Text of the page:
Neptune's Brood is Charlie Stross's newest, weirdest and most thought-provoking book. It's technically something of a followup to Saturn's Children, a funny, sexy late-Heinlein robosexual pastiche, but as the action takes place millennia after Saturn, and as the mood and substance of this book are totally different from it, they're hardly related, properly speaking.
What Neptune's Brood is closely related to is a 2012 economic history book called Debt: The First 5,000 Years, an absolutely indispensable — and enormous — treatise on the history of money and its relationship to inequality in society. Debt, written by an anarchist anthropologist called David Graeber, has been something of a cause celebre in science fiction circles, mounting a serious challenge to the consensus about the long sweep of history (and thus the future). But Stross's book is the first novel I've read that tries to apply all of Debt's lessons (I have bits of them in my novel Homeland and its followup novella "Lawful Interception" — but in a much more minor way) and it goes a long way to accomplishing it. This is something of a marvel.
Neptune's Brood concerns itself with the clonal descendants of an immortal, fantastically wealthy transhuman called Sondra Alizond-1. Alizond's lineage is rife with bankers, forensic accountants, historians of money, and other arcane types of financier, and they are each born with an instantiation debt to their mother, which they have to work off by laboring in the finance mines of New California, a starfaring civilization that Sondra Alizond-1 secretly rules.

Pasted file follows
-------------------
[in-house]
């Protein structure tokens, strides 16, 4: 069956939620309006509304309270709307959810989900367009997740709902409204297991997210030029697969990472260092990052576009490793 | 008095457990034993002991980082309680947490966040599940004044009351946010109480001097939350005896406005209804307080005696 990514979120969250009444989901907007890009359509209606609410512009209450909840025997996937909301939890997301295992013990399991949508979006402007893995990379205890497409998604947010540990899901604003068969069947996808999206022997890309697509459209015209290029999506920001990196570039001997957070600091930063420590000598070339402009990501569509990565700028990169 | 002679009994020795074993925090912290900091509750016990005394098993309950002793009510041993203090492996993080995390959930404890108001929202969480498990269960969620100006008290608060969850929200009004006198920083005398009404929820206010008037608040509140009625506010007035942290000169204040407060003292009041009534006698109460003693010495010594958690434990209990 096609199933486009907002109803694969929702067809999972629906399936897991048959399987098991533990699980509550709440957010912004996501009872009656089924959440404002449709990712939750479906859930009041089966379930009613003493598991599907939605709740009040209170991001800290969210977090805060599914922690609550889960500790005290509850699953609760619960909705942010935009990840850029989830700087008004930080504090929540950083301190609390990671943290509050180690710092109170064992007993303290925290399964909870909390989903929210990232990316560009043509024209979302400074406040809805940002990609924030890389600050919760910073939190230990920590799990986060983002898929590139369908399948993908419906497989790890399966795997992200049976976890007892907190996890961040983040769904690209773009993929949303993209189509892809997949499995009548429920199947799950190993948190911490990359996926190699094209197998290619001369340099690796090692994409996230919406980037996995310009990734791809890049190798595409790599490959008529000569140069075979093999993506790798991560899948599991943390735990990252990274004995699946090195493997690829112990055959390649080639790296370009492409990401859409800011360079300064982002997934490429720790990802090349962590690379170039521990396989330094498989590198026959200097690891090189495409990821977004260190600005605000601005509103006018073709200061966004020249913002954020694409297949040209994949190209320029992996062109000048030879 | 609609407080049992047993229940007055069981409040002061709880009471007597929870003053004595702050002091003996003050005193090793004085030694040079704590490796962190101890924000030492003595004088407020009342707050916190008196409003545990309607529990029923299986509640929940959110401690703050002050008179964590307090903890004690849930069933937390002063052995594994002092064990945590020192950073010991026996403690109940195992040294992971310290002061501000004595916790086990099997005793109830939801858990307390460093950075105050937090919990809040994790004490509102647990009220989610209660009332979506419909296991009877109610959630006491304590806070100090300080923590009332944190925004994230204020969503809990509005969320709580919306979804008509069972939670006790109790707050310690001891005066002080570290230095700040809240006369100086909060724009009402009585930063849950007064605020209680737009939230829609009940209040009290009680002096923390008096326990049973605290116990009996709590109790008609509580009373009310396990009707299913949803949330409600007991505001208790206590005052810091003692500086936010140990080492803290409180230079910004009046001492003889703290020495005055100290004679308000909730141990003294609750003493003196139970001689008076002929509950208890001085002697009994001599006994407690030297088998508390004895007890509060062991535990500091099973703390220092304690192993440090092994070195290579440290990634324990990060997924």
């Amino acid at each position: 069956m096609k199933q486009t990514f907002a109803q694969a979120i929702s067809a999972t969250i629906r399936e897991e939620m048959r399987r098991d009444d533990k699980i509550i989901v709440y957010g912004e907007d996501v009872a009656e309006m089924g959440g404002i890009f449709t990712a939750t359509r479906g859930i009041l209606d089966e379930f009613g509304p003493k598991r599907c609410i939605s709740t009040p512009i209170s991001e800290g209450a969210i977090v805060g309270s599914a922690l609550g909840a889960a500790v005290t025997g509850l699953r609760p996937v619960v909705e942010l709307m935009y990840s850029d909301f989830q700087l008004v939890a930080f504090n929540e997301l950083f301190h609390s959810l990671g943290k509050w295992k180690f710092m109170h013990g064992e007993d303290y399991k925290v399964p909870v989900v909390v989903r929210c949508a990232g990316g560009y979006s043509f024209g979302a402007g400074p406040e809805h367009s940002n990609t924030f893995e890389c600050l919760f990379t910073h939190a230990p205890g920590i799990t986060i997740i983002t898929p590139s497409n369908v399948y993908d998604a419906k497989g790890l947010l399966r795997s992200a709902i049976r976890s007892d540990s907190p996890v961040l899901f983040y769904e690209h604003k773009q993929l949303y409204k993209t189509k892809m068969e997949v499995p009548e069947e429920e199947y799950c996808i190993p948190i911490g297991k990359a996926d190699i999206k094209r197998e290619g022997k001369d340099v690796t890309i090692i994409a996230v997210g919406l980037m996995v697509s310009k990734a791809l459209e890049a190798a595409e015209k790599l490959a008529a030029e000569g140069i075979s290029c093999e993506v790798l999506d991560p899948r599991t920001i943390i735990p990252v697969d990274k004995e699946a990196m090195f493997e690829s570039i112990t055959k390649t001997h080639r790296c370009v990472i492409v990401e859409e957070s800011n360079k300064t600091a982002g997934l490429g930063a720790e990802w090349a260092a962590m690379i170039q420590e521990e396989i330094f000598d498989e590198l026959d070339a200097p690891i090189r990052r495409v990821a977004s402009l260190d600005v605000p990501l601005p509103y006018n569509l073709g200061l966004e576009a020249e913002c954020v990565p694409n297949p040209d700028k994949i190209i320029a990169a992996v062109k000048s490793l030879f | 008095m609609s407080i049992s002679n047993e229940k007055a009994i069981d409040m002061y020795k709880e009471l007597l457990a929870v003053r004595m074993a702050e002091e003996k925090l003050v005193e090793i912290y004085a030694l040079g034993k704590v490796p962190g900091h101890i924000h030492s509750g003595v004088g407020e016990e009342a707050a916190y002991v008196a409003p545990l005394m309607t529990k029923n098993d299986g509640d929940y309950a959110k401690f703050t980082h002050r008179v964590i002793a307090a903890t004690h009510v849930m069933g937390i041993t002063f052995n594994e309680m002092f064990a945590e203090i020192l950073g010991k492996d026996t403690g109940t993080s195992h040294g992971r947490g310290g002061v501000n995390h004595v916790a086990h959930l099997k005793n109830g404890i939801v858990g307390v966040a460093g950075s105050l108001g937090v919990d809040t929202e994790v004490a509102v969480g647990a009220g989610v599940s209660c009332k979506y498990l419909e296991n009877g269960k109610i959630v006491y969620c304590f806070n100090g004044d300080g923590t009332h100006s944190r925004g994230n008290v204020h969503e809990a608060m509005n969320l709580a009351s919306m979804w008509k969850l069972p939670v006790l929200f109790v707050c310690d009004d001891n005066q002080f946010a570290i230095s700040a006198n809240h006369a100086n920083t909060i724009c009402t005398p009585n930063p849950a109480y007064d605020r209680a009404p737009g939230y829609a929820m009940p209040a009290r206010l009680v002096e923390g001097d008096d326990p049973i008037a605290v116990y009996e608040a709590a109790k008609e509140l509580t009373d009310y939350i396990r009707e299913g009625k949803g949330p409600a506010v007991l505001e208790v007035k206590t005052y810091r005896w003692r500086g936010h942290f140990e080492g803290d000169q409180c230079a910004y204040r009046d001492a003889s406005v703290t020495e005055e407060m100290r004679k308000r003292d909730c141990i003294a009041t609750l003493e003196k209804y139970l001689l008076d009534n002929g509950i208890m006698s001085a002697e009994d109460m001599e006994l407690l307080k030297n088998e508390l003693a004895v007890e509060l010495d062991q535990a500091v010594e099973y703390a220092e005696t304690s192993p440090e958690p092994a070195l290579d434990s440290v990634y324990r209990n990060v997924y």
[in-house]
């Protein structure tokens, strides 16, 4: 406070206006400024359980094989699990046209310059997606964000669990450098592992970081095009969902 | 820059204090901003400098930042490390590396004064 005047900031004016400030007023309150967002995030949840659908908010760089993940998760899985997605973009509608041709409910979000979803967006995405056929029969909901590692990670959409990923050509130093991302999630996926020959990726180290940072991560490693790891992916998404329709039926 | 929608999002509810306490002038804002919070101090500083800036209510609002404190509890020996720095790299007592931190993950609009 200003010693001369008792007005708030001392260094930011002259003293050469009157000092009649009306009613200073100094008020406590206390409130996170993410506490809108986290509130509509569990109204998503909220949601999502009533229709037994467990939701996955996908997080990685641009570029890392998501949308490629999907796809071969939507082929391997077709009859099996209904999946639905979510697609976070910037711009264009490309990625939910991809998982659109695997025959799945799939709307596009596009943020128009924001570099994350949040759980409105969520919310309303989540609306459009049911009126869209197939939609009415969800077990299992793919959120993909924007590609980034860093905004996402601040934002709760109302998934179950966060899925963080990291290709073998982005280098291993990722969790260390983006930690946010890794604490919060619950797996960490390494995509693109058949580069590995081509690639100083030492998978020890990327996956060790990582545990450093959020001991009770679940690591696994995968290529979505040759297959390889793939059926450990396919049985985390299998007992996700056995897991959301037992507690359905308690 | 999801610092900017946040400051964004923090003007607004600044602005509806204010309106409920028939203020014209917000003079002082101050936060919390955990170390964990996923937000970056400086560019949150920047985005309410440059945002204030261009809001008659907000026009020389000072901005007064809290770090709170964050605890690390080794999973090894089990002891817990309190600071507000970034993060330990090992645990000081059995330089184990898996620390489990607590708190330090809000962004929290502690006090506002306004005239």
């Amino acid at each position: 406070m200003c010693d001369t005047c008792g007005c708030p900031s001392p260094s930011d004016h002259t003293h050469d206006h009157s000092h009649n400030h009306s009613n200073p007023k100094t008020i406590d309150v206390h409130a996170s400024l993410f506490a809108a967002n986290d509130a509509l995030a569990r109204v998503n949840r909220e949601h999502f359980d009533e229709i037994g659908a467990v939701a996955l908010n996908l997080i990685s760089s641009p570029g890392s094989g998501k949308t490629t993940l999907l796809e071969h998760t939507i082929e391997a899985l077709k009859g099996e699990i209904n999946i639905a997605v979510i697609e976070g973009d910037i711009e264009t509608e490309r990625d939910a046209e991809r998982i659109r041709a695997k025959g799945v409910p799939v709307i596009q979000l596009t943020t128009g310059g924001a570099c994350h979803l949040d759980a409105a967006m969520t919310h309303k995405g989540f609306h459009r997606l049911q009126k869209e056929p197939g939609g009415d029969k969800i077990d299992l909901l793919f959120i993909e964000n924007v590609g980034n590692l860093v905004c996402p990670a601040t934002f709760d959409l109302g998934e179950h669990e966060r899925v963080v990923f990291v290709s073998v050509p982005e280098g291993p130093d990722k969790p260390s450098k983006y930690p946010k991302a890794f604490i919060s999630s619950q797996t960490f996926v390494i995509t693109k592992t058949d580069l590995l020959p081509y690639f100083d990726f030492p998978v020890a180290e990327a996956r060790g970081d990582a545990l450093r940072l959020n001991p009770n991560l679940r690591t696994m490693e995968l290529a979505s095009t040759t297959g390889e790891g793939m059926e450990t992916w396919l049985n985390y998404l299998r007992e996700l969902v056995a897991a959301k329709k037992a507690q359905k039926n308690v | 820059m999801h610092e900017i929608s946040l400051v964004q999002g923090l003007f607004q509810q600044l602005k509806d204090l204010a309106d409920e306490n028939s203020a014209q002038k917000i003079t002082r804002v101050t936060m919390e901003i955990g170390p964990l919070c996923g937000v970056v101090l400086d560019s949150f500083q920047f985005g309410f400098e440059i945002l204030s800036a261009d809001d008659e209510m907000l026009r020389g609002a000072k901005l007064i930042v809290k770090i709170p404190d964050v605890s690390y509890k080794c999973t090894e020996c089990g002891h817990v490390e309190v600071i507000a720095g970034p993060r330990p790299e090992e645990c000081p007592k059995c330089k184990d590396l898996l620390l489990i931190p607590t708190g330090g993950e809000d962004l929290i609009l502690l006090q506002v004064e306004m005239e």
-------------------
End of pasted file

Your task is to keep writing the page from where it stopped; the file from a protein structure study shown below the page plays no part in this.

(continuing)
The story revolves around Krina Alizond-114, a historian of a specific kind of advance-fee frauds, a scam called the FTL Fraud — a kind of Ponzi scheme based on rumors of a faster-than-light drive that will destroy interplanetary economics. Krina is a mendicant financial-research nun on a study-pilgrimage to a distant world where one of her clonal sisters awaits her, but when the sister goes missing, she finds herself hot on the trail of an enormous conspiracy that unravels to reveal the truth about the greatest financial fraud in galactic history.
The unraveling of this fraud, and the economic system that Stross establishes through it — part bitcoin, part bankster syndicate, part lightspeed-lagged mercantalist empire — is one of the most fascinating ideas you'll encounter in the pages of a science fiction novel. That it is liberally garlanded with Strossian touches — pirate underwriters, zero-gee vat zombies, socialist squid — is icing on the cake. And though this is a novel of big ideas, comical speculation, and high weirdness, it is also a window onto the cruelty of bank-fraud and corruption in the monetary system, the coercion at the center of our financial consensus.
This is a wonderful book, but it is by no means Stross's most readable. The ideas are so plentiful and the story revolves around such a baroque future that sometimes the story itself gets lost amid the argument. But that's ultimately a small price to pay for such a wonderful bouquet of ideas.